After the end of another lousy October day, what's next for Clayton Kershaw?

MLB columnist
Yahoo Sports

LOS ANGELES – He couldn’t say what was in his heart, Clayton Kershaw said, if it was telling him to stay or go, if this was the end here or just another lousy October day here.

An hour had passed since he’d watched the Boston Red Sox win a World Series, with his chin resting on a dugout rail. He’d been had for three home runs in seven innings, three outfielders dangling on outfield walls, another one of those October days, and before that a whole season had passed again, quickly again, like they tend to do anymore.

There’d be no need to pack for a few cold days in Boston. No flight to catch. The creeping inevitability that came with the past week of baseball had caught him. Had caught them all. The Los Angeles Dodgers, winners of six division titles in a row, World Series participants for the last two of those, were again not good enough. They were beat, 5-1, on Sunday night in Game 5, and on another fall night hosted a party they were not invited to.

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He’d been here 11 years. Eight falls. Now he could choose to go. He has, he said, three days to decide. In the moment, Chase Utley across the room saying he was ready to go be a full-time dad, Kenley Jansen nearby saying he was scheduled for that heart procedure, Yasiel Puig in Spanish saying they’d all go home with regrets, Dave Roberts in the interview room deflecting questions of his own future, Kershaw smiled a sleepy smile and said he simply didn’t know. These were the questions he’d perhaps intended to address while drenched in a happier occasion.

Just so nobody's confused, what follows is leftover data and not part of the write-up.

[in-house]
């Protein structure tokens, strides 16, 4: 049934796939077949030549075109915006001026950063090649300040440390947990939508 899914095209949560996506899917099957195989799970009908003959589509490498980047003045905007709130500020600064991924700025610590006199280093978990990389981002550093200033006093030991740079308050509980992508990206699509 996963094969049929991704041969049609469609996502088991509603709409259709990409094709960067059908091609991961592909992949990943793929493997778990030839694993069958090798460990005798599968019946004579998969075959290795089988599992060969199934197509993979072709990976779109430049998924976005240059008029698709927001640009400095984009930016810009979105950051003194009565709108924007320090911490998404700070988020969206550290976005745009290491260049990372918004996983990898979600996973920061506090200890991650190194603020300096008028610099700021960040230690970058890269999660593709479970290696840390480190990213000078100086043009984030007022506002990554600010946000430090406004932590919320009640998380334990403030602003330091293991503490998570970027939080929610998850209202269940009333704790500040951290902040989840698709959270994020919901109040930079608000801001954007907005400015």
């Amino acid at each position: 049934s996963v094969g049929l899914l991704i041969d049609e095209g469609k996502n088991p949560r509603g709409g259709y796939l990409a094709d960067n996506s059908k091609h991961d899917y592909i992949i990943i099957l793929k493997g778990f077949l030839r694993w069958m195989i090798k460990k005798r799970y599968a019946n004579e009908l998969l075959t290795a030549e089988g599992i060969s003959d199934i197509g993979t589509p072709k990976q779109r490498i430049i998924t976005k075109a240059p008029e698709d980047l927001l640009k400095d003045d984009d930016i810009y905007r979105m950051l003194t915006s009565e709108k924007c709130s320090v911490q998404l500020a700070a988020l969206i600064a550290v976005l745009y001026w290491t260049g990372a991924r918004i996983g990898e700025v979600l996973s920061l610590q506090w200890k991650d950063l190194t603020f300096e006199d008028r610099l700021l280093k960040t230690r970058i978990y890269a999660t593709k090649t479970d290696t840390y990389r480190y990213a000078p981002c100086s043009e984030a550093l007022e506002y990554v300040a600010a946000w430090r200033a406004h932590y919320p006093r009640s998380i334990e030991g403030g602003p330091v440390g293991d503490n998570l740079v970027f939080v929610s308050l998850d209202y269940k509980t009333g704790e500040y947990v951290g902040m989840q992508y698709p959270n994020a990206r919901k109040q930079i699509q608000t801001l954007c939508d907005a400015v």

Clayton Kershaw allowed three home runs in what could be his last start for the Los Angeles Dodgers. (Getty Images)
Clayton Kershaw allowed three home runs in what could be his last start for the Los Angeles Dodgers. (Getty Images)

Would he start over again here? Would he start over again somewhere else? And what sort of pitcher, at 30, would he be when he got there? Would it be as fun? Would it ever be as familiar? Is it the money? Is it something else? What would his wife, Ellen, want? Where would he raise his children? Could somewhere new live up to his expectations? Could he live up to its?

How does this all go from here?

What is in his heart?

“I don’t know,” he said. “I really don’t.”

About an hour after sunset, the sky having gone from purple-gray to black, Kershaw left the Dodger Stadium mound. He’d pitched seven innings on the final Sunday of October, the final day of the baseball season. He didn’t win. None of them did. A year ago, on the final day of that baseball season, he’d pitched four innings, and he – they – didn’t win that either.

Kershaw crossed the field, managed the stairs into the dugout, sat on the bench. He lay his glove on the bench, his cap on his glove. This was it, he was done pitching, and Roberts’ handshake was welcome but unnecessary. While it had become popular conversation to wonder where his velocity had gone, if it would return, and what sort of pitcher he’d be if it didn’t, he was also the guy who’d posted a 2.73 ERA across 26 regular-season starts, who every day established the professional standard for anyone who bothered to watch, who for a very long time was as good a pitcher many had ever seen.